Leadership

Can a Co-CEO Structure Work?

By / Sep 9, 2013 (iStockphoto/Thinkstock)

Putting more than one person in the corner office has a checkered history. But it may be the kind of leadership style our times increasingly demand.

History and corporate lore has made the singular CEO into America’s unofficial folk hero: Behold, one magnificent polymath who sets the vision, knows the business inside and out, rallies the troops, and, if things go sour, nobly accepts the blame. Such leaders aren’t doing it all alone, of course—they distribute responsibility among VPs. But the idea of sharing power at the top has a way of seeming structurally unsound. Think about it: Jack Welch or Steve Jobs or Meg Whitman letting somebody else take some of the reins is so anathema to our concept of leadership that it has a vaguely un-American ring to it.

But it happens. Whole Foods has not just one but two CEOs. So does Chipotle. And as a recent article in Fortune noted, the successful architecture and design firm Gensler has three people at the top, each of whom shifts roles every few years to oversee a different aspect of the company. “The cross-pollination of expertise really is what spurs innovation here,” co-CEO Diane Hoskins told the magazine.

The dual- or triple-CEO model seems unworkable because it runs counter to much of what we know about human nature. Ask two people to share and one person will want to share just a little bit less. (Presumably there’s scientific research on this, but raising a two-year-old boy has provided ample enough proof for me.)  And the co-CEO model has a mediocre track record at best. SAP, BlackBerry, and Daimler Chrysler have all recently given up on it, at didn’t go well at Martha Stewart Living Omnimedia. “Let’s face it, the dominant model for over 5,000 years of human history is a single leader at the top,” Bob Frisch of Strategic Offsites Group wrote, rolling his eyes at the demise of BlackBerry’s co-CEO experiment.

Ask two people to share and one person will want to share just a little bit less.

A co-CEO model might be awkward for your association too; I wasn’t able to find an association that uses it, and according to ASAE research only 17 percent of organizations have the closest analogue to one, a deputy CEO. But I can think of three reasons to at least consider such a radical change to the org chart:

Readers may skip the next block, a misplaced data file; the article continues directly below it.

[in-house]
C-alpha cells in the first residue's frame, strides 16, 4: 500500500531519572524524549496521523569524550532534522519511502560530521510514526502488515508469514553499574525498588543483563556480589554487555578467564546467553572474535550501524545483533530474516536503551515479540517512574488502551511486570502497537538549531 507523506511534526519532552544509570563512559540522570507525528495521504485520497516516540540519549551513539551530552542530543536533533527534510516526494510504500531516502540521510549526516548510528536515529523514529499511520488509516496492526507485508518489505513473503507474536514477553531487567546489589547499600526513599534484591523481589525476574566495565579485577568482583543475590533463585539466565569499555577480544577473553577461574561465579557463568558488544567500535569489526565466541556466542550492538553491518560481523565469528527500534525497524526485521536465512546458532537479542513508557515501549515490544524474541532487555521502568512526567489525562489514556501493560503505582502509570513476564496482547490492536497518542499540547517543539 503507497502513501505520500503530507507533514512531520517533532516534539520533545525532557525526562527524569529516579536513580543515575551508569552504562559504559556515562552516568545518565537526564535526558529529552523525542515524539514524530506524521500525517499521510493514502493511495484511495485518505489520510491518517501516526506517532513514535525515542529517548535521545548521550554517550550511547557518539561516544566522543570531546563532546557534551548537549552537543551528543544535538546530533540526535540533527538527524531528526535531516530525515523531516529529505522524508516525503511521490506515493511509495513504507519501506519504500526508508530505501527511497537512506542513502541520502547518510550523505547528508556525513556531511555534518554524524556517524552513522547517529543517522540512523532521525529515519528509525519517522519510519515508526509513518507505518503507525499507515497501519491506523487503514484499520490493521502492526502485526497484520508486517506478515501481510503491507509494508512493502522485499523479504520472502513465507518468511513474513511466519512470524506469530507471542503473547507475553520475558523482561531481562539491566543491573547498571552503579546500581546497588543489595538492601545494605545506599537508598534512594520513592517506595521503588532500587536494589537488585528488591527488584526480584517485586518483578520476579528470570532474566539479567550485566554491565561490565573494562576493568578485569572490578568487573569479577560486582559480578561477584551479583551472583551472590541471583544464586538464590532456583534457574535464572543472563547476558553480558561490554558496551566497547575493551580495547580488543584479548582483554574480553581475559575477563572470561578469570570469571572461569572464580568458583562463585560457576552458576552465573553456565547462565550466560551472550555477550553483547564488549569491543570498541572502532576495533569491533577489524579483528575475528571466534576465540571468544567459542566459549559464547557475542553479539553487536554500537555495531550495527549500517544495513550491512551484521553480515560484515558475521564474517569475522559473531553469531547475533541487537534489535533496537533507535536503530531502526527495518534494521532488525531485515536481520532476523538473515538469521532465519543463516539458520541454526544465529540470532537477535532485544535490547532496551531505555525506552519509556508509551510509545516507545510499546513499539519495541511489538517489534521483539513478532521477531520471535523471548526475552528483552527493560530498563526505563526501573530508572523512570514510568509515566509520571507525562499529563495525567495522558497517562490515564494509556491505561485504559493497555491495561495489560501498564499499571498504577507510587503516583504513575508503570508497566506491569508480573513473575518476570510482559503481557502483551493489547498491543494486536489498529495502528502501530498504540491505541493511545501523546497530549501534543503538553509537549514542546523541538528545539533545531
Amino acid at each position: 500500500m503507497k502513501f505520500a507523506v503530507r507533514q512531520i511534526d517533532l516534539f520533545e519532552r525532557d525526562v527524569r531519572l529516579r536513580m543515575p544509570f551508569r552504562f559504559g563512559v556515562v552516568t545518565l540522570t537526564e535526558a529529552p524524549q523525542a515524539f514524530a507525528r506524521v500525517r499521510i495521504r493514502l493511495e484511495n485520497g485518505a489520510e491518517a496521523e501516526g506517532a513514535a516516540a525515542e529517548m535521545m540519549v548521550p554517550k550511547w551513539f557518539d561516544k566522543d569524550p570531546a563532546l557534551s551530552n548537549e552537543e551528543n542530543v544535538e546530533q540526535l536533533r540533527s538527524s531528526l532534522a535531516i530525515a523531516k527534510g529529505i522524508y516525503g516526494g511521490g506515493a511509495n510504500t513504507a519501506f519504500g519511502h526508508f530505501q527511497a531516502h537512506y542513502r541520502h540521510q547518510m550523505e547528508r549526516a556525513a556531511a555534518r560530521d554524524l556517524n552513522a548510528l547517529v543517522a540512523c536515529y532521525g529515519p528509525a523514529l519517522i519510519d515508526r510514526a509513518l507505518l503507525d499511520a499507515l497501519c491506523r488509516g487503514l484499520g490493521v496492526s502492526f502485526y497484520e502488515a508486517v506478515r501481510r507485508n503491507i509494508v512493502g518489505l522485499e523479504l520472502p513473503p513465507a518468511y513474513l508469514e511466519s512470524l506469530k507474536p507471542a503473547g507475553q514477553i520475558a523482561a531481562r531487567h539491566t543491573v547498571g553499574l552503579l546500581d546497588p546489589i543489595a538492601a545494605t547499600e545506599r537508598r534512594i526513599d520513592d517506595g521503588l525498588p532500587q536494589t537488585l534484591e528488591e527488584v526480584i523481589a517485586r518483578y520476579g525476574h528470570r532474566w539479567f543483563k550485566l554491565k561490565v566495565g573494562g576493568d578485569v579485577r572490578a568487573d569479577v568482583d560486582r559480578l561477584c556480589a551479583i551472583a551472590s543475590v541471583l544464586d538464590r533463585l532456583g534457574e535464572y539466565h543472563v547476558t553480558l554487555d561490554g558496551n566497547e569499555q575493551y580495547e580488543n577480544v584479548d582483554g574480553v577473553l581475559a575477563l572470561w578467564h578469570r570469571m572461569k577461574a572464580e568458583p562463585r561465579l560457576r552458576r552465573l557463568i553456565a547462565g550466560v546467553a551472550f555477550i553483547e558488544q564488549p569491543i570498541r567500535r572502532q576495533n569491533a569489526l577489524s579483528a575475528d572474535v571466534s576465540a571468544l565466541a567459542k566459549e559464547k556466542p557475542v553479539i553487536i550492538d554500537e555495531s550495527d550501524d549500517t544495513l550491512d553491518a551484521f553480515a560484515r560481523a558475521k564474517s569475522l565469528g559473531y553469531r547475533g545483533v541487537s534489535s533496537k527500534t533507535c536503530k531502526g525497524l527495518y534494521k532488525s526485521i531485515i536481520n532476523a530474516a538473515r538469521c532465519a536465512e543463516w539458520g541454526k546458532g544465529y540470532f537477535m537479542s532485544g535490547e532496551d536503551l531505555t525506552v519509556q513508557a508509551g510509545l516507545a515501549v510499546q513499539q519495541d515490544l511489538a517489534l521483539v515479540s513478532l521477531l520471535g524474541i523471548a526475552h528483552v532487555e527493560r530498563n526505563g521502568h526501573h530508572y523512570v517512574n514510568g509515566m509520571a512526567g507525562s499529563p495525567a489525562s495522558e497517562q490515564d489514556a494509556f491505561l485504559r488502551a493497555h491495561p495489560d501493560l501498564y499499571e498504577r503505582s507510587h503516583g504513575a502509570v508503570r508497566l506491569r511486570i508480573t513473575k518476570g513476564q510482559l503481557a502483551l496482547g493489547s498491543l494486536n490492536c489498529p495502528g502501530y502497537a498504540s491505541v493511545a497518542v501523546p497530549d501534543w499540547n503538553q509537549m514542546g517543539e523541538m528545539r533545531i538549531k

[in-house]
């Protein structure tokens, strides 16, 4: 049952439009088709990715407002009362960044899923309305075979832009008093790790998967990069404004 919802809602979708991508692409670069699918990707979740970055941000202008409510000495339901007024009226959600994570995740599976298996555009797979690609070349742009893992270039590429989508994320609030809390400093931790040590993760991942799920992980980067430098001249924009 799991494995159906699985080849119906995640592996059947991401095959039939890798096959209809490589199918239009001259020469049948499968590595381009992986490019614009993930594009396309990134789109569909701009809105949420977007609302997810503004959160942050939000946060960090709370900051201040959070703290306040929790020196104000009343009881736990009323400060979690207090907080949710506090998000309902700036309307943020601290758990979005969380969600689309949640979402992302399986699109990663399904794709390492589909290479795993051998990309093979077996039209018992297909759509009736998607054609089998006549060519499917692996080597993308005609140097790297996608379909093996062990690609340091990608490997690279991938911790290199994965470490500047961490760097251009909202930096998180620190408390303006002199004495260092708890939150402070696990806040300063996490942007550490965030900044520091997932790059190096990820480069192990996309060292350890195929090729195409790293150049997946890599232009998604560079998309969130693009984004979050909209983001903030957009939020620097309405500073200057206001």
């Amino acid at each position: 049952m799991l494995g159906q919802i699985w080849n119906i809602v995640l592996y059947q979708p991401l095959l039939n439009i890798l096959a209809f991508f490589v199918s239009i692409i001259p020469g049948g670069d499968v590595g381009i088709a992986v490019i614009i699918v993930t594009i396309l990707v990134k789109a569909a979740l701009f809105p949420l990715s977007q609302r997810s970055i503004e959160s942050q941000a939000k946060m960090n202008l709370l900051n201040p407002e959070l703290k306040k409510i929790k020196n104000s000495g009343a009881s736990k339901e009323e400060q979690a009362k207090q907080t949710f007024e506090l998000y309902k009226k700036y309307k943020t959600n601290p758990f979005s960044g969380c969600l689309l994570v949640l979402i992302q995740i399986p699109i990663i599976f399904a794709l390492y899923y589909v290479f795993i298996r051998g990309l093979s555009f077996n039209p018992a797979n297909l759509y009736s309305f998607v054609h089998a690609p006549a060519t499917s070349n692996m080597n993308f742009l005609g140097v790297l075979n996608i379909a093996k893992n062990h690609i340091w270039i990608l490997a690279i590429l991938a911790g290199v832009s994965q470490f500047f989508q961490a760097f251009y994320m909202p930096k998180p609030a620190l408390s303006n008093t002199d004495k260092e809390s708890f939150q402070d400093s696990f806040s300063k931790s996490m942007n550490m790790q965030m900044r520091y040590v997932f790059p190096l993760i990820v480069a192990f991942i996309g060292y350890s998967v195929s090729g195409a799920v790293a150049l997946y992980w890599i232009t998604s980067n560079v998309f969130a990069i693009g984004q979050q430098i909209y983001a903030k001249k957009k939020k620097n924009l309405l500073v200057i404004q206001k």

1. The world is getting too complicated to pretend one person can manage everything an association does well. Association leaders need to be better-schooled in finance, globalization, and technology than they’ve ever been, as each of those arenas become richer opportunities for success or failure. A co-CEO can bring deep knowledge in a particularly important topic and have the leverage to be decisive about it as well. In the case of Gensler, a global company, three CEOs allows it to have a leadership presence in the 15 countries where it has offices.

2. Co-CEOs exemplify the personalities we’ll increasingly demand of organizations. Communication, collaboration, and transparency are the order of day for staffs, who are increasingly encouraged (for better or for worse) to work together to solve problems. A co-CEO structure can be a powerful way to model that behavior and show that such an arrangement can be effective when it comes to making major decisions about the direction of an association.

3. Standalone CEOs crash and burn too, you know. In the Wall Street Journal, Gartner analyst Donald Feinberg scoffed at the co-CEO model, saying, “Are you married? And have you never had a fight? Friction, of course there is friction when two people spend that much time together.” But no sensible person would dismiss the idea of marriage just because couples will inevitably have spats. Singular leaders will have their conflicts too—with VPs, board chairs, and members. Indeed, it may be that a common reason for a leader’s failure at the top is an inability to successfully manage such conflicts. Co-CEOs will disagree too, of course, but working together they might also serve as a team that can respond effectively to the challenges that circumstances and stakeholders present them with.

Are you part of an organization with a co-CEO structure, or know of one that’s worked well, or didn’t? Share your experience in the comments.

Mark Athitakis

Mark Athitakis, a contributing editor for Associations Now, has written on nonprofits, the arts, and leadership for a variety of publications. He is a coauthor of The Dumbest Moments in Business History and hopes you never qualify for the sequel. More »

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